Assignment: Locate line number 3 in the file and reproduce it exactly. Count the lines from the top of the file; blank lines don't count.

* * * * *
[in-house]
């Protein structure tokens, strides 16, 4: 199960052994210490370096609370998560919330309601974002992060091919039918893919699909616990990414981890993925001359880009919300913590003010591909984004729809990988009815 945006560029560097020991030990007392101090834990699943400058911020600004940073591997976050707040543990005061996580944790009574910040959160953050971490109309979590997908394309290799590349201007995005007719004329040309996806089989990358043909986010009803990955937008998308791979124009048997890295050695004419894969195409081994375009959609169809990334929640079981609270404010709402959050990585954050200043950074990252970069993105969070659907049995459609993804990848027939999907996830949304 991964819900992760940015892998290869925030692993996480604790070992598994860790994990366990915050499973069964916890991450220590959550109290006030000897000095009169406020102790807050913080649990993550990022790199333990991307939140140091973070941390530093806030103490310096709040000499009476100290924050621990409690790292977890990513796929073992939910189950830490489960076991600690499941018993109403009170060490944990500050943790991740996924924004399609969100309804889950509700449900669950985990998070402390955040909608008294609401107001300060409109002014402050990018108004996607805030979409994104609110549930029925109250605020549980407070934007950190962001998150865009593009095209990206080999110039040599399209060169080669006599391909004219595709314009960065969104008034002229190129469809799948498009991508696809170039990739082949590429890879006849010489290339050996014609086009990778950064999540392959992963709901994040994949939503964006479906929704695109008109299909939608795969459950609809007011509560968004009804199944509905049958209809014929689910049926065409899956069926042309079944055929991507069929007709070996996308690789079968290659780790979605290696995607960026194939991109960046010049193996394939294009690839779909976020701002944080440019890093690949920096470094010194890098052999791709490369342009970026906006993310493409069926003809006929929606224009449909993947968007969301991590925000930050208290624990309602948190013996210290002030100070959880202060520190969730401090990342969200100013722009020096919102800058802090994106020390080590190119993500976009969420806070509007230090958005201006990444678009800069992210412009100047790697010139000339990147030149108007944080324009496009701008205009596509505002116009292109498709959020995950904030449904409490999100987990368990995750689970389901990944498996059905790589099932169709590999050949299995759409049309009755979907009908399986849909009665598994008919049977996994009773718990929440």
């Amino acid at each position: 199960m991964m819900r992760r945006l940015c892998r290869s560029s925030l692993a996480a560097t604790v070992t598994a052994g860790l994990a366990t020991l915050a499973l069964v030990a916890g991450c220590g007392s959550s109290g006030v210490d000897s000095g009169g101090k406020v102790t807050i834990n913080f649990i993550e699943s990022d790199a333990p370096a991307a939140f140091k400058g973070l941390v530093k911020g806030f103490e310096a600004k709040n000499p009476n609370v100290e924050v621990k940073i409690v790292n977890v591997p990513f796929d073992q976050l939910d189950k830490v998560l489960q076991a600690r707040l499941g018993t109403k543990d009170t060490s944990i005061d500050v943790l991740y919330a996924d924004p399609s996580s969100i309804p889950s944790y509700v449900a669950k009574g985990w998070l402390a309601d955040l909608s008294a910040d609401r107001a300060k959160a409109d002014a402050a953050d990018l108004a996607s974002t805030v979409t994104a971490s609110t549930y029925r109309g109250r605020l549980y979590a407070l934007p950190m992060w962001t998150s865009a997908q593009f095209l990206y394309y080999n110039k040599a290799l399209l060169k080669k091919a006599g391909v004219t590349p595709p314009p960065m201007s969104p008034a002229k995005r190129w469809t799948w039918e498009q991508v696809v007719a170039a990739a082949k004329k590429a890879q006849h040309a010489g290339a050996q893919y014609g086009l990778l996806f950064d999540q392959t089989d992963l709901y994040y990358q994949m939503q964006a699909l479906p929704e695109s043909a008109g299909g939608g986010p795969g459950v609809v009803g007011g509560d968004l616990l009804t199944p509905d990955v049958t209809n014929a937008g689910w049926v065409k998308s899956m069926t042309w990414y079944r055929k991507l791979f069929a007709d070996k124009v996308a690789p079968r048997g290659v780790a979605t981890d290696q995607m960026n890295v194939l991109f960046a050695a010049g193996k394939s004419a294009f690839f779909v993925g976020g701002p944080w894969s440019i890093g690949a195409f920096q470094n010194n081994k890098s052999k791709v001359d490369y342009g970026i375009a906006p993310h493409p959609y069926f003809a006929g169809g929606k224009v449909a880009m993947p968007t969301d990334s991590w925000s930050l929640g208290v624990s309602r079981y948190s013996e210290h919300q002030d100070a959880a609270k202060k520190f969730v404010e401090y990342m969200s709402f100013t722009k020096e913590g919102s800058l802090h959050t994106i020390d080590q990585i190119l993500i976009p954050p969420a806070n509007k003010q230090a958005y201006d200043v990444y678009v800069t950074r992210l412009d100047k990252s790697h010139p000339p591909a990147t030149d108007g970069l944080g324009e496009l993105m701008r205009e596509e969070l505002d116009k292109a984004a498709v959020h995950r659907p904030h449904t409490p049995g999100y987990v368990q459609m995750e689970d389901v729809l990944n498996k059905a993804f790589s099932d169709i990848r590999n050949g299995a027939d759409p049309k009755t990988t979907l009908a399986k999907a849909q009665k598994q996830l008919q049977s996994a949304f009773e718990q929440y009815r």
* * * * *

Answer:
């Amino acid at each position: 199960m991964m819900r992760r945006l940015c892998r290869s560029s925030l692993a996480a560097t604790v070992t598994a052994g860790l994990a366990t020991l915050a499973l069964v030990a916890g991450c220590g007392s959550s109290g006030v210490d000897s000095g009169g101090k406020v102790t807050i834990n913080f649990i993550e699943s990022d790199a333990p370096a991307a939140f140091k400058g973070l941390v530093k911020g806030f103490e310096a600004k709040n000499p009476n609370v100290e924050v621990k940073i409690v790292n977890v591997p990513f796929d073992q976050l939910d189950k830490v998560l489960q076991a600690r707040l499941g018993t109403k543990d009170t060490s944990i005061d500050v943790l991740y919330a996924d924004p399609s996580s969100i309804p889950s944790y509700v449900a669950k009574g985990w998070l402390a309601d955040l909608s008294a910040d609401r107001a300060k959160a409109d002014a402050a953050d990018l108004a996607s974002t805030v979409t994104a971490s609110t549930y029925r109309g109250r605020l549980y979590a407070l934007p950190m992060w962001t998150s865009a997908q593009f095209l990206y394309y080999n110039k040599a290799l399209l060169k080669k091919a006599g391909v004219t590349p595709p314009p960065m201007s969104p008034a002229k995005r190129w469809t799948w039918e498009q991508v696809v007719a170039a990739a082949k004329k590429a890879q006849h040309a010489g290339a050996q893919y014609g086009l990778l996806f950064d999540q392959t089989d992963l709901y994040y990358q994949m939503q964006a699909l479906p929704e695109s043909a008109g299909g939608g986010p795969g459950v609809v009803g007011g509560d968004l616990l009804t199944p509905d990955v049958t209809n014929a937008g689910w049926v065409k998308s899956m069926t042309w990414y079944r055929k991507l791979f069929a007709d070996k124009v996308a690789p079968r048997g290659v780790a979605t981890d290696q995607m960026n890295v194939l991109f960046a050695a010049g193996k394939s004419a294009f690839f779909v993925g976020g701002p944080w894969s440019i890093g690949a195409f920096q470094n010194n081994k890098s052999k791709v001359d490369y342009g970026i375009a906006p993310h493409p959609y069926f003809a006929g169809g929606k224009v449909a880009m993947p968007t969301d990334s991590w925000s930050l929640g208290v624990s309602r079981y948190s013996e210290h919300q002030d100070a959880a609270k202060k520190f969730v404010e401090y990342m969200s709402f100013t722009k020096e913590g919102s800058l802090h959050t994106i020390d080590q990585i190119l993500i976009p954050p969420a806070n509007k003010q230090a958005y201006d200043v990444y678009v800069t950074r992210l412009d100047k990252s790697h010139p000339p591909a990147t030149d108007g970069l944080g324009e496009l993105m701008r205009e596509e969070l505002d116009k292109a984004a498709v959020h995950r659907p904030h449904t409490p049995g999100y987990v368990q459609m995750e689970d389901v729809l990944n498996k059905a993804f790589s099932d169709i990848r590999n050949g299995a027939d759409p049309k009755t990988t979907l009908a399986k999907a849909q009665k598994q996830l008919q049977s996994a949304f009773e718990q929440y009815r």